On my last evening of wandering solo with a freedom and anonymity I seldom feel, I finally learned how to get back to the apartment in Castello with the same ease I once had several years ago. As I finished another full day of exploring and snapping photos, I approached the last leg of my journey and suddenly stopped walking. I found myself in Campo Giustinia, and looked up at the clear, starry night, grateful for the series of events that led me here once again. Despite feeling ill for the bulk of my trip, it was still far better than being at work sitting at a desk. Getting back to the me who was starting to feel lost, to who I really am once again as I prepare for the big changes coming my way.

➜Images seen in this post are available in my Etsy store as all-occasion (or no occasion) notecards.

(-travel notes, written in February, 2015)

Tuesday, February 12, 2019

Scrawls of Love - The Writing on the Wall

Trolling the streets of Lower Manhattan with my trusty camera, sometimes I find themes start to emerge. Often they are political or general human emotion. Here, the wall scrawls, scratchings, writings, and doodles all point to a similar place; the heart.💗

Tuesday, February 5, 2019

Chinese New Year - Year of the Pig 2019 in Photographs

The 12th sign of the Chinese zodiac - people are born in the years: 
1923, 1935, 1947, 1959, 1971, 1983, 1995, 2007, 2019, 2031, 2043

In the Chinese zodiac, pigs (or wild boars) are the metaphor and symbol of wealth. Their chubby faces, belly, and big ears are signs of fortune and the result of good fortune. Pigs might not stand out in a crowd, but are very realistic. Though frugal and not wasteful, they will let themselves enjoy life. They love entertainment, and will occasionally splurge or allow themselves a treat. They may be a bit materialistic,  but this is motivation for them to work hard. Being able to hold tangible objects in their hands gives them security. They are energetic and are always enthusiastic, even for the most mundane tasks. If the opportunity arises, they will take positions of power and status. They believe that only those with power and status have the right to speak, and that’s their core objective.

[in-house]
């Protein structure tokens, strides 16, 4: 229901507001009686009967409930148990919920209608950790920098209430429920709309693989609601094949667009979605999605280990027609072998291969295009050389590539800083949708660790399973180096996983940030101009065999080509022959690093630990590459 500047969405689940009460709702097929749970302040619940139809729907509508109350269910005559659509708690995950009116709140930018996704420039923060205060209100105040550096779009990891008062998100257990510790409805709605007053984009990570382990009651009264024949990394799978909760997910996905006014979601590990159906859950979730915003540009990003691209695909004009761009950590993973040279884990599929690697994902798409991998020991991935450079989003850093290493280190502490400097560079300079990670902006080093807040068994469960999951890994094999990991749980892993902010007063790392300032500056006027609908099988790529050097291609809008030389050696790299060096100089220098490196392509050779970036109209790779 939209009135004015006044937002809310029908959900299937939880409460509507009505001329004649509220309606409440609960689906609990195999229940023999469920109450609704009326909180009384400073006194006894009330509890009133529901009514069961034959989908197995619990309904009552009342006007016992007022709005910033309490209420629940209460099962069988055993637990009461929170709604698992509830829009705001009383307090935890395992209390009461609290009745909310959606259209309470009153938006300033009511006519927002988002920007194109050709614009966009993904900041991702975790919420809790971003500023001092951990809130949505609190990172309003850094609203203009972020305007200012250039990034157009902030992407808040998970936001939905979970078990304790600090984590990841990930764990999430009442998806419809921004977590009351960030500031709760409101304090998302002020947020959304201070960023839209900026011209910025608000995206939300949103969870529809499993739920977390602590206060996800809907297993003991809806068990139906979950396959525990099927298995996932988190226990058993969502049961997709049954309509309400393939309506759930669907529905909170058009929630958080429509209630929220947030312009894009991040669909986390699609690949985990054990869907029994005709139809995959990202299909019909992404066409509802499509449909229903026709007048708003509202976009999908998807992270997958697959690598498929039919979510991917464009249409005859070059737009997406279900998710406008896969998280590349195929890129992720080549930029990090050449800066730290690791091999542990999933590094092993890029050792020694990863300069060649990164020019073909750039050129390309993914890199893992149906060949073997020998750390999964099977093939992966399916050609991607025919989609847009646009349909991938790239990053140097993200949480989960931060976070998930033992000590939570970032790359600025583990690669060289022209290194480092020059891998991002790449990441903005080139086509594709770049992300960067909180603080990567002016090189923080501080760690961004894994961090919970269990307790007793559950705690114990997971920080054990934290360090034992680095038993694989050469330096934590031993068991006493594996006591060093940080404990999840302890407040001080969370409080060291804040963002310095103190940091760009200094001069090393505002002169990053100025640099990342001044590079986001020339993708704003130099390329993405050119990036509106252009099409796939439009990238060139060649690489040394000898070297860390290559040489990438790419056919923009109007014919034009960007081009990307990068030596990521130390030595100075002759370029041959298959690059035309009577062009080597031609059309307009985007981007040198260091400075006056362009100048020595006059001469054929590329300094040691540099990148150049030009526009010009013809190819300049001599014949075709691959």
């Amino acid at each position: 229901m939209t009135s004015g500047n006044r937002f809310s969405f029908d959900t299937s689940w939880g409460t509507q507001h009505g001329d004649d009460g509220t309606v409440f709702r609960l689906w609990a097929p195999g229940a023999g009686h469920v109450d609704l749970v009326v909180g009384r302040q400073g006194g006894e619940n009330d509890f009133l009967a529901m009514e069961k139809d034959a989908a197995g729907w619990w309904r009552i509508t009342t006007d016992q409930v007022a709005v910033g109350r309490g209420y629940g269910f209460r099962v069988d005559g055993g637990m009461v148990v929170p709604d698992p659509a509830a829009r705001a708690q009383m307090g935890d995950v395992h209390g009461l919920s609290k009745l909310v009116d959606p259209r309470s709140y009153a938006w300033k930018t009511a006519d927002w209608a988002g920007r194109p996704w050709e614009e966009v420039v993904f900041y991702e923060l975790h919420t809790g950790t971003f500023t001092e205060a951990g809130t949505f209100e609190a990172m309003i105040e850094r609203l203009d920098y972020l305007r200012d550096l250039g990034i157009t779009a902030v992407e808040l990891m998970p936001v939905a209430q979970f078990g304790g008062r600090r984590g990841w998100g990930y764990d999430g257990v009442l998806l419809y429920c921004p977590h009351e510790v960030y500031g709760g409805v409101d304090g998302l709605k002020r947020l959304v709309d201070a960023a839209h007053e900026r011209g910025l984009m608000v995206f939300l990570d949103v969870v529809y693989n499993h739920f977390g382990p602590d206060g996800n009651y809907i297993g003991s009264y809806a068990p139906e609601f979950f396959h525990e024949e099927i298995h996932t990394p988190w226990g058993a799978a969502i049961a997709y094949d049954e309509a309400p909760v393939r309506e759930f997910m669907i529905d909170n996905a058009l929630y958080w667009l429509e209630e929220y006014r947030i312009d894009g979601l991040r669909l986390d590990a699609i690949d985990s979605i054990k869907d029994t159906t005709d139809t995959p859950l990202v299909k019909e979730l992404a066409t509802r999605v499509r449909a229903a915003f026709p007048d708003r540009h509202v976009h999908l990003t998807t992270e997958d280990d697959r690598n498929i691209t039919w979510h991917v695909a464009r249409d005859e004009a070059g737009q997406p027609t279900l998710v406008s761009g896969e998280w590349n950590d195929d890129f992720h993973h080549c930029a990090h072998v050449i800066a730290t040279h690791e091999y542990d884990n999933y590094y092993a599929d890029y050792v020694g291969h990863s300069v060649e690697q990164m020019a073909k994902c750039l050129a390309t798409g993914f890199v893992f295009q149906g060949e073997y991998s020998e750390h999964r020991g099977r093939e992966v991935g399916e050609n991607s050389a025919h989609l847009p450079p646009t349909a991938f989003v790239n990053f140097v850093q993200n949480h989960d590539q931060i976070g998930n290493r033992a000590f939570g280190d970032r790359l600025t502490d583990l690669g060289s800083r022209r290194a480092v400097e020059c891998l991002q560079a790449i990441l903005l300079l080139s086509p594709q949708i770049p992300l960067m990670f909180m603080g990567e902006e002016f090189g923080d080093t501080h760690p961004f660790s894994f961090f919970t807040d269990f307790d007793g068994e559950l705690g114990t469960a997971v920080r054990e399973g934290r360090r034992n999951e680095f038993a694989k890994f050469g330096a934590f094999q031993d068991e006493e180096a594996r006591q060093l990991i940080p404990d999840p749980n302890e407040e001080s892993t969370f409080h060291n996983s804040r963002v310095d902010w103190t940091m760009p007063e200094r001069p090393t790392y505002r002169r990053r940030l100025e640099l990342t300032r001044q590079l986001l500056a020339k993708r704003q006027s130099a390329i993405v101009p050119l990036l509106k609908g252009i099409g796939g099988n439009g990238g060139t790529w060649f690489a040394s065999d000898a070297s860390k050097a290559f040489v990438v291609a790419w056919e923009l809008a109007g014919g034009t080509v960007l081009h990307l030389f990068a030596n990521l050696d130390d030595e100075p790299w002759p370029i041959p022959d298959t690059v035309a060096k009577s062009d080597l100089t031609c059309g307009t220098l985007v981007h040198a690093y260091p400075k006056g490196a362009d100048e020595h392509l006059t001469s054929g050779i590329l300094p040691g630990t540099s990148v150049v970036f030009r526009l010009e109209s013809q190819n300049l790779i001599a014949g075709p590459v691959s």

Pig photos from over the years- (top) a fashion slant featured at Bergdorf Goodman's famous windows;
 (left to right) Carousel outside of Rouen, France; downtown Manhattan - The Spotted Pig
... and of course, some lions too.

Happy Lunar/ Chinese New Year!

Friday, February 1, 2019

Love Stamps

As part of my new marketing idea to create background vignettes for my own greeting cards, I started buying lots of props, photography backgrounds, and postage stamps that might relate to the featured image of those all-occasion cards. Some of my favorites are the colorful "love" stamp bundles. AS an artist, I appreciate their graphic genius- anything from ribbon-like words, floral text, those colorful heart-shaped candies that we all know, or the iconic Robert Indiana sculpture from Philadelphia. 

They make great backdrops, and the message isn't so bad either! Happy Valentine's Day! 🖤

Monday, January 21, 2019

Collecting (and Reminiscing) - Silver Snowflakes

Every Christmas, as a little girl, I used to receive sterling collectible snowflakes from Reed and Barton as gifts from an aunt on my dad's side. With Lawrence Welk on television in the background, the family would be gathered around my grandparents' living room before Christmas Eve dinner, and we would exchange gifts. As the only child on this entire side of the family, everyone watched me with delight as I opened my presents.
After a few years, I learned to recognize the small decorated package, and groaned with expectant boredom at what the predictable frosty configuration might look like this year. Then, I would quickly offer thanks, put it aside, and go back to tearing colorful wrapping paper hoping that something pink and Barbie-related would appear.
Year after year, the silver designs were hung on hooks on the underside of a shelf in my bedroom. Over time, they have developed a nice patina rather than the shiny, polished look of the perfect mirror-like silver. They now resemble the colorful oil bursts found on asphalt after a rainstorm.
By the 1980s, my protests must have been heard, because there was never another small box among the gifts. Since then, I have become intrigued by their varied beautiful designs. As I look at them now with wistful nostalgia, they remind me of past holiday seasons, and an era that occurred seemingly a lifetime ago in the front room of a rowhouse in Philadelphia.

(-written 12.31.2015)